With all our numbers ready, let's do the math: 8 (Length) x 2 (Width) x 0.83 (Height/Depth).

Step 4: Calculate

And there you have it, 13.28 cubic feet of soil is what you'll need for your garden bed.

Note: Remember that the result we got was for a bed with a depth of 10 inches. Changing the depth will affect the total volume.

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How Deep Should My Soil Be in the Garden Beds?

The best soil depth to use will vary depending on the plants and vegetables you are working with.

Most vegetables and flowering plants flourish with a soil depth of 6 to 12 inches. But some deep-rooting vegetables like carrots or potatoes will thank you for a deeper bed!

Here is a general table to help you decide the minimum soil depth based on plant types:

general table about the soil depth for some vegetables, fruits, herbs, and flowers

Soil Type And Mix for the Raised Garden Bed

From my own journey through the garden and soil beds, I've learned that soil type and quality are like the heartbeat of your garden. Imagine trying to fill a raised bed with dense clay soil - it's like lifting weights compared to the lighter, more forgiving embrace of fluffy compost.

It's fascinating to note that while those bags of topsoil or compost you pick up from the store tip the scales at around 40 lbs per cubic foot, the compost you've nurtured at home might be a featherweight in comparison. Let's dig deeper into this:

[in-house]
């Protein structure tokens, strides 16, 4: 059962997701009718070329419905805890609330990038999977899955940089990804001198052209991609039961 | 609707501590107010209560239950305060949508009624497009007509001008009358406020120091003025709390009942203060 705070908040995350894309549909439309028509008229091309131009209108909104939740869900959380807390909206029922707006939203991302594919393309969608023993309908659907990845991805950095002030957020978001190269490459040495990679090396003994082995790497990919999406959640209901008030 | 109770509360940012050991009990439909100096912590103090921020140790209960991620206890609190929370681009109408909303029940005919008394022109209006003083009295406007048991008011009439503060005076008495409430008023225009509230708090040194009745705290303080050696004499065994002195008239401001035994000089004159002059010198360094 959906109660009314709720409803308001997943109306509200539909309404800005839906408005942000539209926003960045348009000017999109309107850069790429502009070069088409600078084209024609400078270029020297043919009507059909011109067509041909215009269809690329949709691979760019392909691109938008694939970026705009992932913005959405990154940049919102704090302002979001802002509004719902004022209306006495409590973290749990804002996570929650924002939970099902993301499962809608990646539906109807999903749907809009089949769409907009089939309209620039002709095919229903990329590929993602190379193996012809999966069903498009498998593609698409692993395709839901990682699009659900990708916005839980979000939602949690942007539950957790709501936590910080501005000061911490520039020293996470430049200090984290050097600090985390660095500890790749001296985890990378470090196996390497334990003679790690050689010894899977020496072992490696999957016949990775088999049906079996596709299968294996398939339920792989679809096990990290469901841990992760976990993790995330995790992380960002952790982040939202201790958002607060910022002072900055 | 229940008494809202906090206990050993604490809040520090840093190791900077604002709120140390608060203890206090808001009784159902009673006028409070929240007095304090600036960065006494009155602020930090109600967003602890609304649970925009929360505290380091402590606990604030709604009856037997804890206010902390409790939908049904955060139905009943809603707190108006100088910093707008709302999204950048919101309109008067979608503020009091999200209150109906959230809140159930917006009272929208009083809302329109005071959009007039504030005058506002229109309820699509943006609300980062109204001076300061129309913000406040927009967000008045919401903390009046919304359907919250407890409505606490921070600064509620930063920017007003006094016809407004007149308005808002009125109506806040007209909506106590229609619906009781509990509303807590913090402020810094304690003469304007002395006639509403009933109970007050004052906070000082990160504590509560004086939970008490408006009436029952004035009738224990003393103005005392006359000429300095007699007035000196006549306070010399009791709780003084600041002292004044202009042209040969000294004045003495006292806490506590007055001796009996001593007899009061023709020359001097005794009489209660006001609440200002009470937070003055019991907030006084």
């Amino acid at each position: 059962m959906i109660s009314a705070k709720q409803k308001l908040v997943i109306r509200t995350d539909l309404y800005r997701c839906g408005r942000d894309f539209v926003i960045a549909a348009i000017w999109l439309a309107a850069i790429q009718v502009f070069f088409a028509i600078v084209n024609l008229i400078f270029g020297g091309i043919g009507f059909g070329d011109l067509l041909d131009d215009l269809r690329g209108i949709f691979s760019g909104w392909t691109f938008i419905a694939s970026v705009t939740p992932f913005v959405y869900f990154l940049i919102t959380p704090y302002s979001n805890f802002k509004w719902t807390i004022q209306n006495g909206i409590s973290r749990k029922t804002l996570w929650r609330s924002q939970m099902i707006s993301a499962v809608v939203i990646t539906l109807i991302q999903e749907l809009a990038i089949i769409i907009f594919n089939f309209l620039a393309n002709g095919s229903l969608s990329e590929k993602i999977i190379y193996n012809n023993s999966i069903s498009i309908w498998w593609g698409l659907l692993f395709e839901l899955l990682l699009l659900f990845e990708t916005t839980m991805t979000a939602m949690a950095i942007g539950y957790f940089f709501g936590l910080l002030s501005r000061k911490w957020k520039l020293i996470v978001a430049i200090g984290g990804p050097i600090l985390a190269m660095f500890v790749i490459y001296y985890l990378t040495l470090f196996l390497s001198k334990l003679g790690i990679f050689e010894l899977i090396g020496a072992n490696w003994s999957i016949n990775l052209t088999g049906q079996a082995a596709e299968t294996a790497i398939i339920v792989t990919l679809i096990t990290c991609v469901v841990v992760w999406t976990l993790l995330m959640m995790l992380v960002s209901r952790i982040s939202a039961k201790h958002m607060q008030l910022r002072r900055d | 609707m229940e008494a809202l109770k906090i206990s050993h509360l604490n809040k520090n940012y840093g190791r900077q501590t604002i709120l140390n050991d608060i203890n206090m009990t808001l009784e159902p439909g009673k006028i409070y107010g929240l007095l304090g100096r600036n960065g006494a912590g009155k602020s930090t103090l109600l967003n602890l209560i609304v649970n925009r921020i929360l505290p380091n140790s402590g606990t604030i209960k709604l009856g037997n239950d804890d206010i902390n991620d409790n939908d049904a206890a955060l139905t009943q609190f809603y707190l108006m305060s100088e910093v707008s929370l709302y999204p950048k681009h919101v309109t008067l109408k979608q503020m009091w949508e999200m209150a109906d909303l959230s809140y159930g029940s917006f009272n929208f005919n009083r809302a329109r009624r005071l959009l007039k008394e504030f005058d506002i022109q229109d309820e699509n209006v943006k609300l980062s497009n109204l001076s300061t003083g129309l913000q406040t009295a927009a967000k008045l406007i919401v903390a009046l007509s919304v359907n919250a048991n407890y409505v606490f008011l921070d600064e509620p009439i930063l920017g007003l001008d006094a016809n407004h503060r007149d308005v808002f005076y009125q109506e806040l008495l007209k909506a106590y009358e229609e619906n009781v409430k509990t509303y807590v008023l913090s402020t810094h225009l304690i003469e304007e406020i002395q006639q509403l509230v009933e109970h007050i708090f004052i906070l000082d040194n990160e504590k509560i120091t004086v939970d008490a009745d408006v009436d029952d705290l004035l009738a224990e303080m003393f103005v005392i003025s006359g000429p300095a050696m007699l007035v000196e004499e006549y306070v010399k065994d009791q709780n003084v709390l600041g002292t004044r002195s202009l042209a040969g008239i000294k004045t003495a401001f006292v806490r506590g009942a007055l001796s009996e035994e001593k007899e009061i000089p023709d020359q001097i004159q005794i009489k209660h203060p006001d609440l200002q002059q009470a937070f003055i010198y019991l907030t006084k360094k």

Soil Types

  • Topsoil: The go-to for many gardeners, topsoil has a bit of heft to it due to its rich mineral makeup.
  • Potting Mix: This is your garden's lightweight champion. Perfect for containers and raised beds, it's a mix of peat moss, vermiculite, and perlite that ensures good drainage.
  • Compost: The heart of any garden, compost is lighter than topsoil but is bursting with nutrients and helps create a fantastic soil structure. It'll also feed your plants as it decomposes overtime.

Crafting The Perfect Soil Mix for Raised Garden Beds

Aim for a balance - that's my mantra. We're talking good water retention, efficient drainage, and plenty of nutrients. Over the years, I've stuck to a classic, simple mix that never fails. You've may have heard this across gardening circles as I have. It's the classic 3-ingrediant soil mix.

  • 1/3 Peat Moss: This stuff is fantastic for moisture retention and keeping the soil nice and aerated.
  • 1/3 Vermiculite: It's all about enhancing drainage here, making sure our plants aren't drowning.
  • 1/3 Compost: This is where the magic happens. Nutrients galore and a hotbed for beneficial microorganisms.
fill four 2x8 raised garden beds with soil.jpg__PID:bdef8a58-6b45-4035-aed1-4c379d0cc89a

This mix works very well together. It balances water retentions, maximised nutrient availability and improves aeration.